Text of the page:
Dog Whistle Politics

Dog Whistle Politics

By Ian Haney-Lopez 
Review by Clare Gearhart


Dog Whistle Politics 

If the political scene has left you baffled, even embarrassed of late, this book can help make sense not only of what is happening within the fabric of our society, but also in the political scene.  Whereas some have turned to “outsiders” for the possibility of change, others seem to support candidates who court the less affluent, and seduce them into voting against their own economic interests.

Haney-Lopez elucidated these and other conundrums of American politics deftly and clearly, without having to draw sides and vilify the sometimes unwitting perpetrators.  “How coded racial appeals have reinvented racism and wrecked the middle class,” the book’s subtitle, states his thesis, which he goes about proving with a lucid prose style, underscored by copious bibliographic notes.

A dog whistle‘s sound can only be heard by canines. In much the same way political jargon that is not overtly racist can be heard as racist by those who are predisposed to hear the subliminal message.  Frequently a term such as “states’ rights” is heard differently by a Southerner and a New Englander.

Being a liberal white child of the Sixties, I followed the civil rights movement through its twists and turns, and worked in the ghettos during the riots, to assure my social services clients would receive the attention and support they needed.  After the Brown vs. The Board of Education decision and the enforcement that came with it, I, like many others, shelved my racial concerns, accepting the notion of “color blindness” as a beneficent stance towards issues of race. In spite of an awareness of the atrocities in our systems of policing, judging and incarceration, housing, etc., my belief remained strong that racism had been dealt with, that the rest of the issues would be solved over time.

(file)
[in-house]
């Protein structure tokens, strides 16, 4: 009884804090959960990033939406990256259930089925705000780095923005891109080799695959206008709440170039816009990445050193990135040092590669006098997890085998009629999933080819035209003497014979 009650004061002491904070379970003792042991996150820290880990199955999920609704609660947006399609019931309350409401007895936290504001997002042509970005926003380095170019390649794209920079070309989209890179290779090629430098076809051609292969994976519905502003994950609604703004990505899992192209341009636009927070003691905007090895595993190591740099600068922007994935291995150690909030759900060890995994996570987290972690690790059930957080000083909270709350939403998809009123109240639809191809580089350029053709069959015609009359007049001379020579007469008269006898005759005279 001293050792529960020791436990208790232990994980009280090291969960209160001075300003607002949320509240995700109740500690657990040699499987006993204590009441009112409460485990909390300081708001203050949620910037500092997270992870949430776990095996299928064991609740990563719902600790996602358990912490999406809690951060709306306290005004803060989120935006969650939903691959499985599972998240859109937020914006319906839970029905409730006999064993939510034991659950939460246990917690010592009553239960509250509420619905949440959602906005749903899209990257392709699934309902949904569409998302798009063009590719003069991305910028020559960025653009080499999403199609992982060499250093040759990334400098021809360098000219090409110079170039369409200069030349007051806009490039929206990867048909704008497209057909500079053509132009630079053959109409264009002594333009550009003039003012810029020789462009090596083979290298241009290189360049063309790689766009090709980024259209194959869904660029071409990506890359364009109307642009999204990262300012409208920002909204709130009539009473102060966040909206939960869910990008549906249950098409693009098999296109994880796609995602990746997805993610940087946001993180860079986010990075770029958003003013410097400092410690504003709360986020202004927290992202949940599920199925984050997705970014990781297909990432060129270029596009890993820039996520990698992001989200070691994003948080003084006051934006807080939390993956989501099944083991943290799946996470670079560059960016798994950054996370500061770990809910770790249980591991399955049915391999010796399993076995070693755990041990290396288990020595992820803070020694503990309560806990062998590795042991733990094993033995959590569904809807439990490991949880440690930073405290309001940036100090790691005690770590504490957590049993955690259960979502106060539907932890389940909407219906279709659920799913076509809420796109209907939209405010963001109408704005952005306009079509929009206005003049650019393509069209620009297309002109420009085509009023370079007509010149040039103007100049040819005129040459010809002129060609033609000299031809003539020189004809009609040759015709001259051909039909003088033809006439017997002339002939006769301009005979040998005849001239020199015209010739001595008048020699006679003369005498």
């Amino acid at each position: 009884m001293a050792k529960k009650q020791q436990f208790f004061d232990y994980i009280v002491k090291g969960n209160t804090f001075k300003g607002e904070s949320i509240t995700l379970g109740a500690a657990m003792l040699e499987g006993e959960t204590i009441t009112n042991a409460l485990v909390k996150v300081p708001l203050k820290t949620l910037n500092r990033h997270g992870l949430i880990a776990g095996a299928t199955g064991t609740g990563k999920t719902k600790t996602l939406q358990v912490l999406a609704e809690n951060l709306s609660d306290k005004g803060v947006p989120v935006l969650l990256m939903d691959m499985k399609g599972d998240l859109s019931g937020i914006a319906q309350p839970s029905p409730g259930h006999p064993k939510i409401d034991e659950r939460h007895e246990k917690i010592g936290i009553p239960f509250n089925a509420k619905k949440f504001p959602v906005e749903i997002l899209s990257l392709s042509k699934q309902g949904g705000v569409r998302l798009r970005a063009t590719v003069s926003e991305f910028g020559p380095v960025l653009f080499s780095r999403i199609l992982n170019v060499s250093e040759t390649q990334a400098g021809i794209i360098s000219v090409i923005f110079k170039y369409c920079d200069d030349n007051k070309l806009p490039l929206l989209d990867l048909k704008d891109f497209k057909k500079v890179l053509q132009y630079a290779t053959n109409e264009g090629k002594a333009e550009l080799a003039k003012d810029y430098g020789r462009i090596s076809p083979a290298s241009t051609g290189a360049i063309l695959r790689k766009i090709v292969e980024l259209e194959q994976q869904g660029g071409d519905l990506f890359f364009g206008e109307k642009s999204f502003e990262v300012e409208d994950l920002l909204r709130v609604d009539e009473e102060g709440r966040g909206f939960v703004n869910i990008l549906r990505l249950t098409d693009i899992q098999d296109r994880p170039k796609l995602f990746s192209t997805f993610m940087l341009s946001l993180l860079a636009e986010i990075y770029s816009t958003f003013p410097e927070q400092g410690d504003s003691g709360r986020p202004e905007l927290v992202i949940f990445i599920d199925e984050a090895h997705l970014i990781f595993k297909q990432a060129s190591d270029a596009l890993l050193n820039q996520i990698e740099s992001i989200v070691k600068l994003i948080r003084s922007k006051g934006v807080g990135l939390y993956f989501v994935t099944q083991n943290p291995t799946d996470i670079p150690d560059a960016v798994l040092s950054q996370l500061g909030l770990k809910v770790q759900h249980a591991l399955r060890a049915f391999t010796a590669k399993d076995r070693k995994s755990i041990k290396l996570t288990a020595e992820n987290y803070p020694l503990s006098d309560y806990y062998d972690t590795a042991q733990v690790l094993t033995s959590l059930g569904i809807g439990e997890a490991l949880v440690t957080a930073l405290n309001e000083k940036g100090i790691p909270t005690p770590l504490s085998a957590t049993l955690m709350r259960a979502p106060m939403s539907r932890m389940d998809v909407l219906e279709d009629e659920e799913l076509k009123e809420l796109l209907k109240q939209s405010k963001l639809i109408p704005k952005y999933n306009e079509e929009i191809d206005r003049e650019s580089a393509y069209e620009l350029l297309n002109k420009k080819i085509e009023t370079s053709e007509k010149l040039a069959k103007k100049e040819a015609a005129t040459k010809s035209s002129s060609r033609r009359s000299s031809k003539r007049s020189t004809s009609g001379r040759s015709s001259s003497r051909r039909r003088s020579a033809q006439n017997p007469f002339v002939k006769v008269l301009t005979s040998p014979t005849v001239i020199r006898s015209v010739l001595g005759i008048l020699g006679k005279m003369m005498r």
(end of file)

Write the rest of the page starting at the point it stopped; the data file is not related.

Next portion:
As Haney-Lopez makes clear, racism has not gone anywhere, much less away. It is couched in new language, and racist ideas have begun to be expressed through euphemisms such as “states’ rights,” “law and order,” “home land security,” and lowering taxes on the wealthy. Obviously, those terms are two-edged swords, but when they are used to fan the fears of whites, and to support unrestricted capitalism; they become weapons to be used against both people of color and the economically disadvantaged.

The first chapter of the book may be off-putting to conservatives, but it bears reading in that it points out how the GOP began to develop as the “white man’s party,” not only because of our national unwillingness to address race as a factor, but also because of political expediency. In order to win an election one has to excite enough loyalty to get voters to the polls, and if a subliminal or overt approach to the matter works, then it is pragmatic to follow it.  The conservative movement has used this technique to such an extent that they have convinced themselves that they are not racists. They don’t pull the race card, now do they?  Yet references to welfare queens, illegal aliens and Sharia law all serve to enflame a natural paranoia in those who are susceptible.

In truth, the book is a complete challenge for those of a conservative mind- set, even though it does not challenge the basic tenets of a thoughtful, humane conservative.  Perhaps Haney-Lopez is so convincing because he does not demonize the opposition.  Instead he appeals to all readers to examine their beliefs, their behaviors and their language, in such a way that they expose their personal stance in a humane and intelligent way. 

Liberals are not let off the hook.  They too have adapted the dog whistle to serve their own needs, and have been conspicuously absent in countering its negative effects. There is a large disaffection of people of color with the liberal side, so it seems doubtful that either party will be able to claim their loyalty in the future.

The conclusion of the book is (an analysis of the current state of affairs, with the caveat) that changing demographics, and the end of a generation in which white supremacy was tolerated will not ever put an end to the evolution of dog whistle politics. A section called “What to Do” suggests clear measures to be taken at every level so that America can once again take an honest look at the issues of race in our society. If you’re searching for political understanding, Dog Whistle Politics is an important book to read!


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